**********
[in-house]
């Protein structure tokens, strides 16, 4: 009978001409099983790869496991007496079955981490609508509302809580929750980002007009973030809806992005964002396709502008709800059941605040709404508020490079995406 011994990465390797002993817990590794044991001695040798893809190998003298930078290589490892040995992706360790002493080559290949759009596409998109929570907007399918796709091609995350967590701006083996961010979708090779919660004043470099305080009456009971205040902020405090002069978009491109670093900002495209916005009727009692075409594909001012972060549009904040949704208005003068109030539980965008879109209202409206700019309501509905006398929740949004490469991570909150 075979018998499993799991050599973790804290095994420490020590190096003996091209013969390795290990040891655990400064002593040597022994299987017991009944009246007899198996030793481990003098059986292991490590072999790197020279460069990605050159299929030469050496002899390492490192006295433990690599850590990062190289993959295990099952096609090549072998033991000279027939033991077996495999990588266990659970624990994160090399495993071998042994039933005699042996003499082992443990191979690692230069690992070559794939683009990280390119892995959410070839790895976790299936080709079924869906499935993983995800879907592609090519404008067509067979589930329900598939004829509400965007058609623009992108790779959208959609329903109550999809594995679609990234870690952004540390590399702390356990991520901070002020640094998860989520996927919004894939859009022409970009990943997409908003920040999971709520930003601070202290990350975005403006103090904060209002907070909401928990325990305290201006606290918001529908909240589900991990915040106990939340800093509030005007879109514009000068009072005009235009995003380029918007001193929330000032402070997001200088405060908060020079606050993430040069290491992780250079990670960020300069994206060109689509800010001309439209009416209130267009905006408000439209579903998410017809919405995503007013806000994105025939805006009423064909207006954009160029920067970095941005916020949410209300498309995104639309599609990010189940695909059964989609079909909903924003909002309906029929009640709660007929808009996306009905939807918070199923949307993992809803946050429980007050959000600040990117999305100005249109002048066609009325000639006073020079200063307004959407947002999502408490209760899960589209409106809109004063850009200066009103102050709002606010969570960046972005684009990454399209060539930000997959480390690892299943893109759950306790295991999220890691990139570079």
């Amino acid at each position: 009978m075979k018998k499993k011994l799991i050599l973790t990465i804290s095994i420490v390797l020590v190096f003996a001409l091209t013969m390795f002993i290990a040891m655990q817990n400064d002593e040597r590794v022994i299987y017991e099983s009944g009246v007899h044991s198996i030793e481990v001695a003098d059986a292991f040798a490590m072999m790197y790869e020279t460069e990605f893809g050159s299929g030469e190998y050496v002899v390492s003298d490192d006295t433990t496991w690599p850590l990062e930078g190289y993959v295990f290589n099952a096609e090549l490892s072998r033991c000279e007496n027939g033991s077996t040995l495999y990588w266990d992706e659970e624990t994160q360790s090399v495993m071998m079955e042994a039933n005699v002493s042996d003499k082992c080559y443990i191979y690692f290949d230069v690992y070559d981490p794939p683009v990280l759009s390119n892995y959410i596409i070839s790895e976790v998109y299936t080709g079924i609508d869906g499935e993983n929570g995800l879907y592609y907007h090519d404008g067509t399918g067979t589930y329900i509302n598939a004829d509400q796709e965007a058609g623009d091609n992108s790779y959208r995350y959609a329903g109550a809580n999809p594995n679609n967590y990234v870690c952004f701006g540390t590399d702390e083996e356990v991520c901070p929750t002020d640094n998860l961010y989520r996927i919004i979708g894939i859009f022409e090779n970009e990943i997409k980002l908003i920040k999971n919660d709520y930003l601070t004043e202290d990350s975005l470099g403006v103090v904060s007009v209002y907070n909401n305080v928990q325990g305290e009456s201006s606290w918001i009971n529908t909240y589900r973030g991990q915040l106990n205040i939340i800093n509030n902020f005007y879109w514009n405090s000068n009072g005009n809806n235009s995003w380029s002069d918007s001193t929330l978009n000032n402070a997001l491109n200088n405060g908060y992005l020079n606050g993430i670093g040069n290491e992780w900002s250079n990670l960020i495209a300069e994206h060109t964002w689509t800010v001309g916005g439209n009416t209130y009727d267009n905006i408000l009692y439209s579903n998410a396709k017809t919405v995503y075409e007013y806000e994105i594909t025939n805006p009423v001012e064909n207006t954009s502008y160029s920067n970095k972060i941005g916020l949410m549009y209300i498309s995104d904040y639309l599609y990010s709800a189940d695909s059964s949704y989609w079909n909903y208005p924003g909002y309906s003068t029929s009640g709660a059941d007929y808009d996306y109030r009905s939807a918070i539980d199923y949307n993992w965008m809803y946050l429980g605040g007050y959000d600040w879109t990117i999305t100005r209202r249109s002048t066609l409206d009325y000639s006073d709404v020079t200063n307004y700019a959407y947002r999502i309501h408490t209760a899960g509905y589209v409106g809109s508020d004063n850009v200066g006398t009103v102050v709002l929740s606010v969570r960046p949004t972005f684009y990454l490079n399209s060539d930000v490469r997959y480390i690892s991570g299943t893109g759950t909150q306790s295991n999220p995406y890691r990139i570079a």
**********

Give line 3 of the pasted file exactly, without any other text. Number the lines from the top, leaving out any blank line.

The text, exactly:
């Amino acid at each position: 009978m075979k018998k499993k011994l799991i050599l973790t990465i804290s095994i420490v390797l020590v190096f003996a001409l091209t013969m390795f002993i290990a040891m655990q817990n400064d002593e040597r590794v022994i299987y017991e099983s009944g009246v007899h044991s198996i030793e481990v001695a003098d059986a292991f040798a490590m072999m790197y790869e020279t460069e990605f893809g050159s299929g030469e190998y050496v002899v390492s003298d490192d006295t433990t496991w690599p850590l990062e930078g190289y993959v295990f290589n099952a096609e090549l490892s072998r033991c000279e007496n027939g033991s077996t040995l495999y990588w266990d992706e659970e624990t994160q360790s090399v495993m071998m079955e042994a039933n005699v002493s042996d003499k082992c080559y443990i191979y690692f290949d230069v690992y070559d981490p794939p683009v990280l759009s390119n892995y959410i596409i070839s790895e976790v998109y299936t080709g079924i609508d869906g499935e993983n929570g995800l879907y592609y907007h090519d404008g067509t399918g067979t589930y329900i509302n598939a004829d509400q796709e965007a058609g623009d091609n992108s790779y959208r995350y959609a329903g109550a809580n999809p594995n679609n967590y990234v870690c952004f701006g540390t590399d702390e083996e356990v991520c901070p929750t002020d640094n998860l961010y989520r996927i919004i979708g894939i859009f022409e090779n970009e990943i997409k980002l908003i920040k999971n919660d709520y930003l601070t004043e202290d990350s975005l470099g403006v103090v904060s007009v209002y907070n909401n305080v928990q325990g305290e009456s201006s606290w918001i009971n529908t909240y589900r973030g991990q915040l106990n205040i939340i800093n509030n902020f005007y879109w514009n405090s000068n009072g005009n809806n235009s995003w380029s002069d918007s001193t929330l978009n000032n402070a997001l491109n200088n405060g908060y992005l020079n606050g993430i670093g040069n290491e992780w900002s250079n990670l960020i495209a300069e994206h060109t964002w689509t800010v001309g916005g439209n009416t209130y009727d267009n905006i408000l009692y439209s579903n998410a396709k017809t919405v995503y075409e007013y806000e994105i594909t025939n805006p009423v001012e064909n207006t954009s502008y160029s920067n970095k972060i941005g916020l949410m549009y209300i498309s995104d904040y639309l599609y990010s709800a189940d695909s059964s949704y989609w079909n909903y208005p924003g909002y309906s003068t029929s009640g709660a059941d007929y808009d996306y109030r009905s939807a918070i539980d199923y949307n993992w965008m809803y946050l429980g605040g007050y959000d600040w879109t990117i999305t100005r209202r249109s002048t066609l409206d009325y000639s006073d709404v020079t200063n307004y700019a959407y947002r999502i309501h408490t209760a899960g509905y589209v409106g809109s508020d004063n850009v200066g006398t009103v102050v709002l929740s606010v969570r960046p949004t972005f684009y990454l490079n399209s060539d930000v490469r997959y480390i690892s991570g299943t893109g759950t909150q306790s295991n999220p995406y890691r990139i570079a």